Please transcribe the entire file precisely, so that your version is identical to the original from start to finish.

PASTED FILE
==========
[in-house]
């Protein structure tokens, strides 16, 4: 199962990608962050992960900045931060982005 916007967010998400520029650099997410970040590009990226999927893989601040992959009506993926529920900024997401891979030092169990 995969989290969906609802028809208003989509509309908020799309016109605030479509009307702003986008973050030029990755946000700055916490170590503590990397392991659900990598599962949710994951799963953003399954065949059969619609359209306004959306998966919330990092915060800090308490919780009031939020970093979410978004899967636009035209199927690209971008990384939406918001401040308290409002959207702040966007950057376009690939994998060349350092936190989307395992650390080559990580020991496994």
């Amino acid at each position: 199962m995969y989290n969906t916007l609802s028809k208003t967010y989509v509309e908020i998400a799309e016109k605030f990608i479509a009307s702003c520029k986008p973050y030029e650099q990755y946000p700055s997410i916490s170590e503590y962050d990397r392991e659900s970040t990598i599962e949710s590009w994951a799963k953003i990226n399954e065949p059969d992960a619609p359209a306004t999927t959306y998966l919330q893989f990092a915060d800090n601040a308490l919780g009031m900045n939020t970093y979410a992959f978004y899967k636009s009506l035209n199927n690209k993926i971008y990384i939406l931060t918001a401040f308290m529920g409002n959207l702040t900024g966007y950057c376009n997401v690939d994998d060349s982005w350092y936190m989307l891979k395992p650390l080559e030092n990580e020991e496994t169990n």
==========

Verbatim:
[in-house]
């Protein structure tokens, strides 16, 4: 199962990608962050992960900045931060982005 916007967010998400520029650099997410970040590009990226999927893989601040992959009506993926529920900024997401891979030092169990 995969989290969906609802028809208003989509509309908020799309016109605030479509009307702003986008973050030029990755946000700055916490170590503590990397392991659900990598599962949710994951799963953003399954065949059969619609359209306004959306998966919330990092915060800090308490919780009031939020970093979410978004899967636009035209199927690209971008990384939406918001401040308290409002959207702040966007950057376009690939994998060349350092936190989307395992650390080559990580020991496994």
């Amino acid at each position: 199962m995969y989290n969906t916007l609802s028809k208003t967010y989509v509309e908020i998400a799309e016109k605030f990608i479509a009307s702003c520029k986008p973050y030029e650099q990755y946000p700055s997410i916490s170590e503590y962050d990397r392991e659900s970040t990598i599962e949710s590009w994951a799963k953003i990226n399954e065949p059969d992960a619609p359209a306004t999927t959306y998966l919330q893989f990092a915060d800090n601040a308490l919780g009031m900045n939020t970093y979410a992959f978004y899967k636009s009506l035209n199927n690209k993926i971008y990384i939406l931060t918001a401040f308290m529920g409002n959207l702040t900024g966007y950057c376009n997401v690939d994998d060349s982005w350092y936190m989307l891979k395992p650390l080559e030092n990580e020991e496994t169990n």